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 American Literature

Final Project Example: Money

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The theme I found throughout most of these works is one that we as Americans focus on in almost every aspect of our daily lives: MONEY. Of course, not every selection we read deals directly with money, but most include it somehow. In some cases it shows up more in the form of success, rather than actual money, but money is easier to illustrate on a bulletin board.

My bulletin board would have a large piggy bank in the center, with a green dollar sign on his side. Surrounding the bank would be several characters from the literature showing their relationship to money in their particular stories.

  • Benjamin Franklin would be carrying under each arm a loaf of bread and a gold dollar sign.
  • Poe's Toby Dammit would be shaking hands with the devil, but there would be a black dollar sign in place of his head to represent what he lost in his bet.
  • Although Hawthorne's Aylmer was not in search of money, he went after perfection as wildly as some do for money, so I would include him, holding his lifeless wife in his arms, who of course would have a birthmark on her cheek, a black dollar sign.
  • Ruth Hall would be seated at a desk writing, and on the paper would be a large dollar sign, starting at the top of the page in black and gradually changing to gold.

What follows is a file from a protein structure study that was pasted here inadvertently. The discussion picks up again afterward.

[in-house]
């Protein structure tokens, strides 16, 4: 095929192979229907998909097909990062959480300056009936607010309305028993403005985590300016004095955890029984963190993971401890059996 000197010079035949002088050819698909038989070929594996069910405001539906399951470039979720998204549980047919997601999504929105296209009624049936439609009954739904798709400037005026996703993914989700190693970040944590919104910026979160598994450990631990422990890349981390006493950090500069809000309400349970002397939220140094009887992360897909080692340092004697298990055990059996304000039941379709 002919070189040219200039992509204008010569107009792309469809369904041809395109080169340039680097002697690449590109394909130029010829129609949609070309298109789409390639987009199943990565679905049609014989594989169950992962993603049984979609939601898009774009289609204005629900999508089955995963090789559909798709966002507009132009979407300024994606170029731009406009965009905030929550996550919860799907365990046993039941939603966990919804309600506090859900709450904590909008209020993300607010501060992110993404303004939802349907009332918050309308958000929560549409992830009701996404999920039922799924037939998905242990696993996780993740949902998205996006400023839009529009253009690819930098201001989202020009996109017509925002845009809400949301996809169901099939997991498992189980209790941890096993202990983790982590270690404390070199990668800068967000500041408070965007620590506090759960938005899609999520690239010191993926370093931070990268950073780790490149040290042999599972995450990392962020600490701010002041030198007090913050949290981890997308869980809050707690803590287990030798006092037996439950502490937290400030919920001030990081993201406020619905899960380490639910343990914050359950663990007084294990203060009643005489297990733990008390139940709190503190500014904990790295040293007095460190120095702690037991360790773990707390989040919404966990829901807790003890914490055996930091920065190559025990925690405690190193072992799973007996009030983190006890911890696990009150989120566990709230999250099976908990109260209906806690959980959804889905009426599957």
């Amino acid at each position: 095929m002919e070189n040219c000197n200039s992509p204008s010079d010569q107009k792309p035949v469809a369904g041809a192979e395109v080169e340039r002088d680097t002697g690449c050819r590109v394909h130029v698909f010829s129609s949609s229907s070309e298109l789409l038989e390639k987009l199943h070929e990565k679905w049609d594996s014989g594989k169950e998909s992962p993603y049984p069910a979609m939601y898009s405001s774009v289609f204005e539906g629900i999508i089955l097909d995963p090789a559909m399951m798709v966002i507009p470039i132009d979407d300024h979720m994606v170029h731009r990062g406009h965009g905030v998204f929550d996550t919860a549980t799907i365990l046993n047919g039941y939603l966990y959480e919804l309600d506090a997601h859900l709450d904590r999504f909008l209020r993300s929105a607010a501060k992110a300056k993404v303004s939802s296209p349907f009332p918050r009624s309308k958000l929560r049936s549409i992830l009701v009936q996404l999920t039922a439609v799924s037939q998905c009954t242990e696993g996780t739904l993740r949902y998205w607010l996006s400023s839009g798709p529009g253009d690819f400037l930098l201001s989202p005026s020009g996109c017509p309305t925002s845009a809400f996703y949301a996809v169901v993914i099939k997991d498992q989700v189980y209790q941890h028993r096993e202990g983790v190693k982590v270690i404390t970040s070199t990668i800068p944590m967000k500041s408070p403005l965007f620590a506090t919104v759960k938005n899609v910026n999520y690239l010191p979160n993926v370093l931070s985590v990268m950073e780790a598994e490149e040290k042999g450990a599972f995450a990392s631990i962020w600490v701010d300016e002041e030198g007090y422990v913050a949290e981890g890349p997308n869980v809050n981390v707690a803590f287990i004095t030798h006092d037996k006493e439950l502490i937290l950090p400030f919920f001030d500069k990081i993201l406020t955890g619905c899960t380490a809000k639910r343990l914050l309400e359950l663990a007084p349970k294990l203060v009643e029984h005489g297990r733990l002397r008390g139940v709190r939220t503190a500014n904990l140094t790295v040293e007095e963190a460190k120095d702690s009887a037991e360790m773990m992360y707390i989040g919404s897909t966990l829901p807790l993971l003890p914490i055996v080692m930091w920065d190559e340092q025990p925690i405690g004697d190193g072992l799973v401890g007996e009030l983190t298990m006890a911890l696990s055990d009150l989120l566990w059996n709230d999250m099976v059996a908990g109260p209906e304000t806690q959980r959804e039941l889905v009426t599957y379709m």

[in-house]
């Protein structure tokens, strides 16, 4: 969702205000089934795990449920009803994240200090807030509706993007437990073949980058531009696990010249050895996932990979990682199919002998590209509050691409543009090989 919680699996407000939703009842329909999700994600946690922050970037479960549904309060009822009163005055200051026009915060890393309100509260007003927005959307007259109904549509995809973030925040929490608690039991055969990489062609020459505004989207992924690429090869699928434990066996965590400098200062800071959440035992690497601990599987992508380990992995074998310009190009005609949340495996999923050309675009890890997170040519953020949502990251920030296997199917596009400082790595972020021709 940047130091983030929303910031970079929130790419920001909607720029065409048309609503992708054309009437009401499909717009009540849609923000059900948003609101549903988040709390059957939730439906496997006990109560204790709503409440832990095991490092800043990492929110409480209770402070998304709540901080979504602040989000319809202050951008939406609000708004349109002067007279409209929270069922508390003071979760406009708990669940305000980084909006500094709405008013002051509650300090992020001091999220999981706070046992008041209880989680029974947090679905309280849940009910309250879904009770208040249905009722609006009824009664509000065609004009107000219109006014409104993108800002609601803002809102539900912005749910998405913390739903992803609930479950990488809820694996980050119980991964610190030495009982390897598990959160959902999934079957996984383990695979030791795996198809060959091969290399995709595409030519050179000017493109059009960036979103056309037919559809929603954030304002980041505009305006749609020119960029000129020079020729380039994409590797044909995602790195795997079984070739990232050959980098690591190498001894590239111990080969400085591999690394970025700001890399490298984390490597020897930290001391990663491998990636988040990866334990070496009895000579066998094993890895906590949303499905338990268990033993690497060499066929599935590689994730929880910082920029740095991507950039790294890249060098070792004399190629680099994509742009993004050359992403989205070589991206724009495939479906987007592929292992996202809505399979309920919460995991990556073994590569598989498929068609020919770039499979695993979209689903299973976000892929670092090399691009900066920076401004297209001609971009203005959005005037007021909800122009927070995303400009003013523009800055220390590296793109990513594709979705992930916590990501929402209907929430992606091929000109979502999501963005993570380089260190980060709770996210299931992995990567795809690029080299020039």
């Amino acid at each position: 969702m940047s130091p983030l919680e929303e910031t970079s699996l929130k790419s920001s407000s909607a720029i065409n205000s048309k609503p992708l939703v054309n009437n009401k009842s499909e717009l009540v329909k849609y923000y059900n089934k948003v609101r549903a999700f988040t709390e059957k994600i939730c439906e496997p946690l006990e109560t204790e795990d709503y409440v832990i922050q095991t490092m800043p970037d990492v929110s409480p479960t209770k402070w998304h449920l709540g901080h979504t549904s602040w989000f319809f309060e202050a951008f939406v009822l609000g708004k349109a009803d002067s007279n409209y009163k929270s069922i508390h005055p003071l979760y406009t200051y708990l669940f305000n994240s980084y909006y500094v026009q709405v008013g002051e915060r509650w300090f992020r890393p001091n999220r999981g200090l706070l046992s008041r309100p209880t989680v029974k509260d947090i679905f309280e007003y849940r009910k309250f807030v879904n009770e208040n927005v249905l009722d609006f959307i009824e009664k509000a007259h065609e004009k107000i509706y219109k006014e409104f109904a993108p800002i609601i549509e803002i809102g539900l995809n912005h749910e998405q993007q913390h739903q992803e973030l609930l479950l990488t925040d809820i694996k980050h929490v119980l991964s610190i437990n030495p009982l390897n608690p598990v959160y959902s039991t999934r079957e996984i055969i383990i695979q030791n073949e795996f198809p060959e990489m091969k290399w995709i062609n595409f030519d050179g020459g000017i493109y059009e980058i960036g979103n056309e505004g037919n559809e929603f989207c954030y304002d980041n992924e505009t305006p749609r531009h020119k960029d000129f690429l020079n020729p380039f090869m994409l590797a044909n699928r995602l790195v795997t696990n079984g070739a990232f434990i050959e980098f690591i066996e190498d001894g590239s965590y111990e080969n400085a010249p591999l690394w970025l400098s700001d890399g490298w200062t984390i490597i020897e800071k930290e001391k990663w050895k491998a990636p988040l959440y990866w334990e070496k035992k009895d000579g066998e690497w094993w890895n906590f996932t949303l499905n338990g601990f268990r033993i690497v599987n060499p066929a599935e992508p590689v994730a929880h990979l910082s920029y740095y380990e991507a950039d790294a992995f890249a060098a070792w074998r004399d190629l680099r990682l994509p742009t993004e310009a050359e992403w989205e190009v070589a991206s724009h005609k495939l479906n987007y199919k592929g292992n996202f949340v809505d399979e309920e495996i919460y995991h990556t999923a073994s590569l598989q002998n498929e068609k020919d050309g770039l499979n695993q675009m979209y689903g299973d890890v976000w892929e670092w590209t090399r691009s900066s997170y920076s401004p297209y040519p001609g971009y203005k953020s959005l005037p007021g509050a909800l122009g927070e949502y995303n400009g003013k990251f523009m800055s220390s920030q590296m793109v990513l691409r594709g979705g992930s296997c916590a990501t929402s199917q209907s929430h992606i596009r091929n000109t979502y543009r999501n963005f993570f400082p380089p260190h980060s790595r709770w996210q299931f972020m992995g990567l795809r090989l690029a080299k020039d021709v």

• For Twain's novel, I would create a two-part scene. I would show Roxie making her fateful switch, sort of, placing a gold dollar sign around her own son's neck, and a black one around the neck of the true "master," followed by a picture of Pudd'nhead reversing the switch on the grown boys.
  • For O Pioneers, I would start with Alexandra planting a small black dollar sign in the dry ground, and then show her looking out over her fields, now filled with bright gold dollar signs.
  • "A Deal in Wheat" would be displayed by a black dollar sign being taken from the wheat farmer, placed on a train car, where it changes to gold, on a circular track around Hornung and his brokers, and finally, back with Sam Lewiston in his red wagon (the dollar sign is still gold, but smaller in size).
  • I would also show Lutie standing in the "street" desperately reaching out her arms. Standing in a circle around her would be Junto, the Chandlers, and Mrs. Hedges, all holding gold dollar signs just out of Lutie's reach. Outside of the circle would be Boots, lying on the ground with a black dollar sign lying next to him, and Bub, behind bars which of course are black dollar signs.

There were most likely other references in several works to money and/or success, but these were the ones that really stuck out in my mind (and any more would make my bulletin board the size of Sleepy Hollow).